n    Mild backbends like Bhujangasana (Cobra Pose) and Dhanurasana (Bow Pose) can alleviate pitta as they are very cooling when we release the posture.

     However, they should only be held for short durations else they can increase pitta.
n    Most seated poses like Baddhakonasana (Bound Angle Pose) and Virasana (Hero’s Pose) are cooling in nature and should be practised regularly by Pitta types. Breath should be long and easy in these postures.
n    Almost all forward bends like Uttanasana (Standing forward bend) or Paschimottanasana (Seated forward bend) are also very cooling.
n    However, Pitta types should minimize inversions like Shirshasana (Headstand) as they are already very hot headed!

Asanas for Kapha Dosha
n    Kapha represents Earth and Water elements – Earth gives it stability and strength and water aspect ensure it remains mobile to facilitate life. Since Kapha has a tendency towards inertia it is very important for them to warm up before practice. Joint movements are highly recommended for them.
n    While Kapha is strong, they tend to lack stamina and mobility which is what they should try and introduce in their practice. Hence strong Vinyasas or energetic practices are beneficial for them. Though they should progress gradually and build capacity over time with consistent practice.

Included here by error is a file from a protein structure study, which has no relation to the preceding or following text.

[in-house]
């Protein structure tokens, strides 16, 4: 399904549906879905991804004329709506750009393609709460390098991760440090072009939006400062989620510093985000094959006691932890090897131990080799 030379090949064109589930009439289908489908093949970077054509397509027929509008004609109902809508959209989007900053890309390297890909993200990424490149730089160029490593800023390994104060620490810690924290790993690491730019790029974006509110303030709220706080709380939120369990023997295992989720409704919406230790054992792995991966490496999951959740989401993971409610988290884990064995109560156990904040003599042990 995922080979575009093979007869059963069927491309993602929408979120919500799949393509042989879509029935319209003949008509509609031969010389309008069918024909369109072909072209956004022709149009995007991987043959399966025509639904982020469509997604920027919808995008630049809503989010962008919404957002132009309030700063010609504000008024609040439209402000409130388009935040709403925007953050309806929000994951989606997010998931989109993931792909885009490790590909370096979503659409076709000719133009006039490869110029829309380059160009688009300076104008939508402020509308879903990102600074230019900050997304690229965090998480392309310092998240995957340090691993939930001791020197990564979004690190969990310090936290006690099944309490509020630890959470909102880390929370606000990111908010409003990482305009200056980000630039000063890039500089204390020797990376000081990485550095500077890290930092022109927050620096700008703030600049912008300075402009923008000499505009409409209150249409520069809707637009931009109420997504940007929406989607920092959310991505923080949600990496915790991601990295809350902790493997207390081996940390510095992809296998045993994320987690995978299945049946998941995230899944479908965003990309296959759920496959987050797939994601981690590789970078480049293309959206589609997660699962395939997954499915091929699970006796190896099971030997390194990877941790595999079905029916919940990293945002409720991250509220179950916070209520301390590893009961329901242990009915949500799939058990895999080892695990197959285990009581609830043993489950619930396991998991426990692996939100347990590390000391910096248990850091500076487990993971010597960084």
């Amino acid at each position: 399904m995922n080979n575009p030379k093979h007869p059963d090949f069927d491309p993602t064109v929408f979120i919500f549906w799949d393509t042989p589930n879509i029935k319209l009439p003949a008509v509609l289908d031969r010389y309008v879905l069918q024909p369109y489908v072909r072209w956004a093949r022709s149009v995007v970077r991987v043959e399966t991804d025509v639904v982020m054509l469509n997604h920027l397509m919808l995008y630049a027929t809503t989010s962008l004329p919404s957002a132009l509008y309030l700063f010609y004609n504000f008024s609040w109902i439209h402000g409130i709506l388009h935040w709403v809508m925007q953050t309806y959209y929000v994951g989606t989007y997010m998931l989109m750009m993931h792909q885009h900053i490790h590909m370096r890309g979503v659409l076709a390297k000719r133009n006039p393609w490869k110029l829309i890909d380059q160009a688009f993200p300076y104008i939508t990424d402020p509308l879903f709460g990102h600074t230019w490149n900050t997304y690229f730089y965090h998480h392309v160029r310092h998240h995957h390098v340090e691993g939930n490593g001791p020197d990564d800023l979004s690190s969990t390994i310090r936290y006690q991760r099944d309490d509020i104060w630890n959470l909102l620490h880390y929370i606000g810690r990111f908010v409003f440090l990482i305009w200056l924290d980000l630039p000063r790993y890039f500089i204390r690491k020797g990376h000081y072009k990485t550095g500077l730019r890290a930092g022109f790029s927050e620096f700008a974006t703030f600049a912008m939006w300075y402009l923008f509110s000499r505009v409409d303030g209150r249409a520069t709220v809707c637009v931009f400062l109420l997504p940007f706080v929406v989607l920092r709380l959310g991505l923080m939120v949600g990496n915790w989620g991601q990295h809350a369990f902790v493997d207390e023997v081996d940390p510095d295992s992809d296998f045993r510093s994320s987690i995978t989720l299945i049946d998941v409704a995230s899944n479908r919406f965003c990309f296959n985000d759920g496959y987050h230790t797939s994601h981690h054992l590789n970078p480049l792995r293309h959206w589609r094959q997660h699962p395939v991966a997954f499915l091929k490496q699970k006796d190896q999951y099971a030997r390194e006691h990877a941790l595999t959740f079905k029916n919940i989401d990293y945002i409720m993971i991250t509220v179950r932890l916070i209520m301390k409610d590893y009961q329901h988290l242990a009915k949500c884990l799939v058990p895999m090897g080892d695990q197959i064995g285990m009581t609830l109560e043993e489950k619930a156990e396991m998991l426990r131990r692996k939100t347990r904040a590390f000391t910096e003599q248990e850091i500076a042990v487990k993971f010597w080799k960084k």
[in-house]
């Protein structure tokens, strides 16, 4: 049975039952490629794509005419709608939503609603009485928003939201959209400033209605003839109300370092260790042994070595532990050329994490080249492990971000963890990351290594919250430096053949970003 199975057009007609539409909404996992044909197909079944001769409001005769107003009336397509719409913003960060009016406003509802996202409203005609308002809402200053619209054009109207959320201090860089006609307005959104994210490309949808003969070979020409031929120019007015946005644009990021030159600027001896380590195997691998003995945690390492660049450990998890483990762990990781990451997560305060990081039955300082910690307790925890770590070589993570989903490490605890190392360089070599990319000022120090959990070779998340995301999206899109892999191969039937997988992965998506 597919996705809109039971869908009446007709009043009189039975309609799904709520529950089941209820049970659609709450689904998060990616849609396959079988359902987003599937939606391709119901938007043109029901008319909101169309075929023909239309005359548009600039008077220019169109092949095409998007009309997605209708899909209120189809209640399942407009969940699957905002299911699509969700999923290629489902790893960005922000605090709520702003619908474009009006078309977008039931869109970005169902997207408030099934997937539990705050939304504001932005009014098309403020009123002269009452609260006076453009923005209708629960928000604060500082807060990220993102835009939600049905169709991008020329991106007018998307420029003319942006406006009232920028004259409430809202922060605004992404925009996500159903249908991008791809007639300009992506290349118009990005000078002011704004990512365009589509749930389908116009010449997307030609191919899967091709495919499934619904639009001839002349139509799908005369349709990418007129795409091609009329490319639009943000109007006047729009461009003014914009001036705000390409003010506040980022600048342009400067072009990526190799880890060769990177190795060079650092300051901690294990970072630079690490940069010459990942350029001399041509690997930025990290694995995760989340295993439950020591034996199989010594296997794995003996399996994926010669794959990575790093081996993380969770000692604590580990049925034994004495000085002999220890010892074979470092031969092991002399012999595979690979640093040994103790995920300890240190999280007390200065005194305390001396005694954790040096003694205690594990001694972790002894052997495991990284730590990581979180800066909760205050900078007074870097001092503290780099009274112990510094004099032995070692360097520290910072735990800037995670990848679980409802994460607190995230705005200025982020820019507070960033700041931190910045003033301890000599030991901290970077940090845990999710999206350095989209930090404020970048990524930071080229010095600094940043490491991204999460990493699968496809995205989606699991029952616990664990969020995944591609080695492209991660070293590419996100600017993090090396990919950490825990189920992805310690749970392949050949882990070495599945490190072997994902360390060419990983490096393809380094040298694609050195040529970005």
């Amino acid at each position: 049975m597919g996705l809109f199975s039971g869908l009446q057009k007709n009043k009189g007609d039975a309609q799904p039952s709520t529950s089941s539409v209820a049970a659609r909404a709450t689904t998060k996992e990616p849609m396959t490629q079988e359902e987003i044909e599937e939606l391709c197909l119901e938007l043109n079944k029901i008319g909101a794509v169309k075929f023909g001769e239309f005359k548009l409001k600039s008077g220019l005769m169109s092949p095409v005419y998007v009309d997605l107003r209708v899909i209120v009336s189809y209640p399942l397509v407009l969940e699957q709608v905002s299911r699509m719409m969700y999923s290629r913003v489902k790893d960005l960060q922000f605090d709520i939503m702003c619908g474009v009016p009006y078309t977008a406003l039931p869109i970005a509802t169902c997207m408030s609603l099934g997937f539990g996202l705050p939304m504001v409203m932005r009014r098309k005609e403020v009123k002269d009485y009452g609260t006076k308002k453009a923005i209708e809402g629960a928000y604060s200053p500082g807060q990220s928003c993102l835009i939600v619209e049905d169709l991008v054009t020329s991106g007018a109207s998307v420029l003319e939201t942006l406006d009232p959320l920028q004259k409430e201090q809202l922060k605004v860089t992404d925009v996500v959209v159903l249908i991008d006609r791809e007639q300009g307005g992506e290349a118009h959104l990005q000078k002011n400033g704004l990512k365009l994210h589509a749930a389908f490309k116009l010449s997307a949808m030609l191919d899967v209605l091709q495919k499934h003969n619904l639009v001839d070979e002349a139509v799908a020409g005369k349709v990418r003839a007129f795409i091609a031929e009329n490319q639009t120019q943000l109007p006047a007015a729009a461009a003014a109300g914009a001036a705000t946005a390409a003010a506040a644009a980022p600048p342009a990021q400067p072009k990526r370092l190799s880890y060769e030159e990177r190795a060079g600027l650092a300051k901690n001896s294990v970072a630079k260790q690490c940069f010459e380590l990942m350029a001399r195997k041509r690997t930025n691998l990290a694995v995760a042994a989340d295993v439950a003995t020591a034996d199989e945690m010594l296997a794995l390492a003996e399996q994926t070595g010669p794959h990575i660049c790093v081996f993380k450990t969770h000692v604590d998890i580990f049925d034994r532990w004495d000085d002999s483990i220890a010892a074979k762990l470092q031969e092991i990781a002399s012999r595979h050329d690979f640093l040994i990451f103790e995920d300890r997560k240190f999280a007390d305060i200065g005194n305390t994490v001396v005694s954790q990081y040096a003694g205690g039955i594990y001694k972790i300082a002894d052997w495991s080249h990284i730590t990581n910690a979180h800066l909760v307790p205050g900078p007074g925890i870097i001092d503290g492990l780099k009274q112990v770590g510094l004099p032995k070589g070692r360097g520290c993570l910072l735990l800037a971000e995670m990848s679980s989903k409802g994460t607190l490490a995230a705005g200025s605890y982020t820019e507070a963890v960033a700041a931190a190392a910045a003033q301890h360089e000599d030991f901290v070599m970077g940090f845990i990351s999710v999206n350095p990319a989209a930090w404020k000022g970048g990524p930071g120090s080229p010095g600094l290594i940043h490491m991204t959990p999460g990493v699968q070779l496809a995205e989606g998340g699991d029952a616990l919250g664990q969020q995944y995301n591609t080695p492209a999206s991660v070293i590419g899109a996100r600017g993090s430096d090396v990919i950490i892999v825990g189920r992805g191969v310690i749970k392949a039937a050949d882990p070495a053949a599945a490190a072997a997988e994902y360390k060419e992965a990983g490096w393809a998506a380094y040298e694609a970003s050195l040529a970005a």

n    Since Kapha tends to accumulate in the stomach poses that activate this area help reduce its influence. These are Ardha Chandrasana (Half Moon Pose) and Virabhadrasana III (Warrior III).
n    Most inversions like Shirshasana (Headstand) and Sarvangasana (Shoulder stand) are highly recommended for kapha types. However, they should be careful about alignment and proper positioning as their excess weight should not put unnecessary load on their neck joint.
n    All back bends are also very beneficial in case of excess Kapha and unlike the Pitta types, they can hold them for longer duration. These would include asanas like Bhujangasana (Cobra Pose) and Eka Pada Rajakapotasana (Pigeon Pose).

While Yoga and Ayurveda complement each other very well and are far more effective together, they are generally practised separately. This is mostly because it is not commercially viable or practically feasible to run a group class with everyone practising differently. Besides, the spirit and energy of group practice with everyone moving in rhythm is what motivates most people to keep coming back to the class.
Hence, I would say in the early days of our practice what matters is consistency and the ability to come to practice regularly. As we evolve and go deeper in our yoga journey ,we can introduce Ayurvedic concepts to derive even greater benefits. Even in a group class we can be mindful of our own nature – pitta types should take breaks when they start sweating profusely and should allow themselves a few sips of water to ensure they’re not dehydrated. Vata types should try and hold positions for longer and can choose to maintain their posture by skipping a few Vinyasas. Kapha types would generally do well in most modern yoga classes as the current trend in yoga is very energetic and ‘anti kapha’.
By including the study of Ayurvedic concepts , we can make our practice more meaningful and customize for our specific needs. Because the goal of both Yoga and Ayurveda, is to accept our true nature and live our life in harmony with it.   

(The author is a wellness guide and founder of